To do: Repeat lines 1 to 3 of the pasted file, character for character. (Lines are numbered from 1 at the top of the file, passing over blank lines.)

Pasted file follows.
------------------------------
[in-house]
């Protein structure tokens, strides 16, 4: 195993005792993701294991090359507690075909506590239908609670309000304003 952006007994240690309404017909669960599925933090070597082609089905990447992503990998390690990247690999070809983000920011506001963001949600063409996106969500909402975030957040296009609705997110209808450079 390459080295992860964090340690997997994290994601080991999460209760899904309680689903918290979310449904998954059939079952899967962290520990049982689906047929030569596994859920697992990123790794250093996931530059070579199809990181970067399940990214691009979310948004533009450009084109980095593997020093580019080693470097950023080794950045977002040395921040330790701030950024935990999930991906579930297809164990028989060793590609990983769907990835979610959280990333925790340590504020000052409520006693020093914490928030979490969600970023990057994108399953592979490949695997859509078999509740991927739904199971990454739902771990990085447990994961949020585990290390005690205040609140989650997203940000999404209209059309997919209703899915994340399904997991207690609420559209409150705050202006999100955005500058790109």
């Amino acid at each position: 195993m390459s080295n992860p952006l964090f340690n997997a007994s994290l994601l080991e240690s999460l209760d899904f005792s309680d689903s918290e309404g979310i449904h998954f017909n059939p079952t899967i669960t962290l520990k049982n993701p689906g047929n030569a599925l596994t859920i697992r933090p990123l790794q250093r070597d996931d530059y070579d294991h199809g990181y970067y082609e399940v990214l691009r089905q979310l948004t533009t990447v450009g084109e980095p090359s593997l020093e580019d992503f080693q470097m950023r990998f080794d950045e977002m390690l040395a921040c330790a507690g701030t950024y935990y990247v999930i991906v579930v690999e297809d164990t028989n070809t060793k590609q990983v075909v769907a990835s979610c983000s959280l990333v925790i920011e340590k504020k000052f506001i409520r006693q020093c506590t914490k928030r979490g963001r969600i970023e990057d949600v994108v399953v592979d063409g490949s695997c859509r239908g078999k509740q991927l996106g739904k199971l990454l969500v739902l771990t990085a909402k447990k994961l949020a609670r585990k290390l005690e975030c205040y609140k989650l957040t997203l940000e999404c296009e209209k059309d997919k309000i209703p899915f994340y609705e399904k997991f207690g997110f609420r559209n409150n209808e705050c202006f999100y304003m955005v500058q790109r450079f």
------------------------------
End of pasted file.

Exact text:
[in-house]
């Protein structure tokens, strides 16, 4: 195993005792993701294991090359507690075909506590239908609670309000304003 952006007994240690309404017909669960599925933090070597082609089905990447992503990998390690990247690999070809983000920011506001963001949600063409996106969500909402975030957040296009609705997110209808450079 390459080295992860964090340690997997994290994601080991999460209760899904309680689903918290979310449904998954059939079952899967962290520990049982689906047929030569596994859920697992990123790794250093996931530059070579199809990181970067399940990214691009979310948004533009450009084109980095593997020093580019080693470097950023080794950045977002040395921040330790701030950024935990999930991906579930297809164990028989060793590609990983769907990835979610959280990333925790340590504020000052409520006693020093914490928030979490969600970023990057994108399953592979490949695997859509078999509740991927739904199971990454739902771990990085447990994961949020585990290390005690205040609140989650997203940000999404209209059309997919209703899915994340399904997991207690609420559209409150705050202006999100955005500058790109």
């Amino acid at each position: 195993m390459s080295n992860p952006l964090f340690n997997a007994s994290l994601l080991e240690s999460l209760d899904f005792s309680d689903s918290e309404g979310i449904h998954f017909n059939p079952t899967i669960t962290l520990k049982n993701p689906g047929n030569a599925l596994t859920i697992r933090p990123l790794q250093r070597d996931d530059y070579d294991h199809g990181y970067y082609e399940v990214l691009r089905q979310l948004t533009t990447v450009g084109e980095p090359s593997l020093e580019d992503f080693q470097m950023r990998f080794d950045e977002m390690l040395a921040c330790a507690g701030t950024y935990y990247v999930i991906v579930v690999e297809d164990t028989n070809t060793k590609q990983v075909v769907a990835s979610c983000s959280l990333v925790i920011e340590k504020k000052f506001i409520r006693q020093c506590t914490k928030r979490g963001r969600i970023e990057d949600v994108v399953v592979d063409g490949s695997c859509r239908g078999k509740q991927l996106g739904k199971l990454l969500v739902l771990t990085a909402k447990k994961l949020a609670r585990k290390l005690e975030c205040y609140k989650l957040t997203l940000e999404c296009e209209k059309d997919k309000i209703p899915f994340y609705e399904k997991f207690g997110f609420r559209n409150n209808e705050c202006f999100y304003m955005v500058q790109r450079f």